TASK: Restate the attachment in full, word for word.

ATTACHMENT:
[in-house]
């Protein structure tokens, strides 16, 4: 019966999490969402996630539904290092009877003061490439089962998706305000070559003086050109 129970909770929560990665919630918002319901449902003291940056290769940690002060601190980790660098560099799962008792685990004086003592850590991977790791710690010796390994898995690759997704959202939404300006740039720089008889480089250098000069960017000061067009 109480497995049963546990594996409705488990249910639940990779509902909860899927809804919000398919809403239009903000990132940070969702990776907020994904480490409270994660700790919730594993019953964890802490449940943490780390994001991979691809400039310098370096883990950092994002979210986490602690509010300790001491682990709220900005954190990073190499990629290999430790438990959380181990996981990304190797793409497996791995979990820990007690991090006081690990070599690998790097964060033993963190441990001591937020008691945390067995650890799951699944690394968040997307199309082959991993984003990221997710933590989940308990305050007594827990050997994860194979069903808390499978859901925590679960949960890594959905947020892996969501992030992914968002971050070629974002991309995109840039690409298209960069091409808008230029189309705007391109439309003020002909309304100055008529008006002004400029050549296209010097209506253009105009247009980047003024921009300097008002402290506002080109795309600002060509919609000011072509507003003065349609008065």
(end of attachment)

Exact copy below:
[in-house]
């Protein structure tokens, strides 16, 4: 019966999490969402996630539904290092009877003061490439089962998706305000070559003086050109 129970909770929560990665919630918002319901449902003291940056290769940690002060601190980790660098560099799962008792685990004086003592850590991977790791710690010796390994898995690759997704959202939404300006740039720089008889480089250098000069960017000061067009 109480497995049963546990594996409705488990249910639940990779509902909860899927809804919000398919809403239009903000990132940070969702990776907020994904480490409270994660700790919730594993019953964890802490449940943490780390994001991979691809400039310098370096883990950092994002979210986490602690509010300790001491682990709220900005954190990073190499990629290999430790438990959380181990996981990304190797793409497996791995979990820990007690991090006081690990070599690998790097964060033993963190441990001591937020008691945390067995650890799951699944690394968040997307199309082959991993984003990221997710933590989940308990305050007594827990050997994860194979069903808390499978859901925590679960949960890594959905947020892996969501992030992914968002971050070629974002991309995109840039690409298209960069091409808008230029189309705007391109439309003020002909309304100055008529008006002004400029050549296209010097209506253009105009247009980047003024921009300097008002402290506002080109795309600002060509919609000011072509507003003065349609008065």